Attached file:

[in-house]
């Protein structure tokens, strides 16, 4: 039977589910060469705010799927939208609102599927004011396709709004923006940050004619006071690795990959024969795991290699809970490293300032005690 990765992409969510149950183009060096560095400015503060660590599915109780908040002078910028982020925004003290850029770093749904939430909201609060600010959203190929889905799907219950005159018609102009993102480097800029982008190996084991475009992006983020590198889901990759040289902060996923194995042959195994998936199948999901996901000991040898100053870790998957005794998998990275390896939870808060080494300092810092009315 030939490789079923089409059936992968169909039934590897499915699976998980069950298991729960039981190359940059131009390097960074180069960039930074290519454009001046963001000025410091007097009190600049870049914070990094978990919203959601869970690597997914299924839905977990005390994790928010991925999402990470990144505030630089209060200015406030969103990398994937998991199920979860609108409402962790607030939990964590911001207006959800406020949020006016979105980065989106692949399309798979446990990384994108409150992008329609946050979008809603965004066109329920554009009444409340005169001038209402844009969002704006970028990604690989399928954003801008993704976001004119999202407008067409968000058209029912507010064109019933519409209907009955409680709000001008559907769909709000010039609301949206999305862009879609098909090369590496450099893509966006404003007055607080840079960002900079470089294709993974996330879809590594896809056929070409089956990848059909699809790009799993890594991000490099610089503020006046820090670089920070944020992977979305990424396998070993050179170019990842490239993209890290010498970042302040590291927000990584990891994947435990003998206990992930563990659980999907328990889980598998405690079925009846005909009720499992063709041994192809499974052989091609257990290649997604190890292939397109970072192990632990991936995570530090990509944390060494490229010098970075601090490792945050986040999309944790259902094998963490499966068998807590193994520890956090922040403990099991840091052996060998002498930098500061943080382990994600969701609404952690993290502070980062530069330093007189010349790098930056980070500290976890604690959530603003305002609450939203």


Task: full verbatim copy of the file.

[in-house]
């Protein structure tokens, strides 16, 4: 039977589910060469705010799927939208609102599927004011396709709004923006940050004619006071690795990959024969795991290699809970490293300032005690 990765992409969510149950183009060096560095400015503060660590599915109780908040002078910028982020925004003290850029770093749904939430909201609060600010959203190929889905799907219950005159018609102009993102480097800029982008190996084991475009992006983020590198889901990759040289902060996923194995042959195994998936199948999901996901000991040898100053870790998957005794998998990275390896939870808060080494300092810092009315 030939490789079923089409059936992968169909039934590897499915699976998980069950298991729960039981190359940059131009390097960074180069960039930074290519454009001046963001000025410091007097009190600049870049914070990094978990919203959601869970690597997914299924839905977990005390994790928010991925999402990470990144505030630089209060200015406030969103990398994937998991199920979860609108409402962790607030939990964590911001207006959800406020949020006016979105980065989106692949399309798979446990990384994108409150992008329609946050979008809603965004066109329920554009009444409340005169001038209402844009969002704006970028990604690989399928954003801008993704976001004119999202407008067409968000058209029912507010064109019933519409209907009955409680709000001008559907769909709000010039609301949206999305862009879609098909090369590496450099893509966006404003007055607080840079960002900079470089294709993974996330879809590594896809056929070409089956990848059909699809790009799993890594991000490099610089503020006046820090670089920070944020992977979305990424396998070993050179170019990842490239993209890290010498970042302040590291927000990584990891994947435990003998206990992930563990659980999907328990889980598998405690079925009846005909009720499992063709041994192809499974052989091609257990290649997604190890292939397109970072192990632990991936995570530090990509944390060494490229010098970075601090490792945050986040999309944790259902094998963490499966068998807590193994520890956090922040403990099991840091052996060998002498930098500061943080382990994600969701609404952690993290502070980062530069330093007189010349790098930056980070500290976890604690959530603003305002609450939203």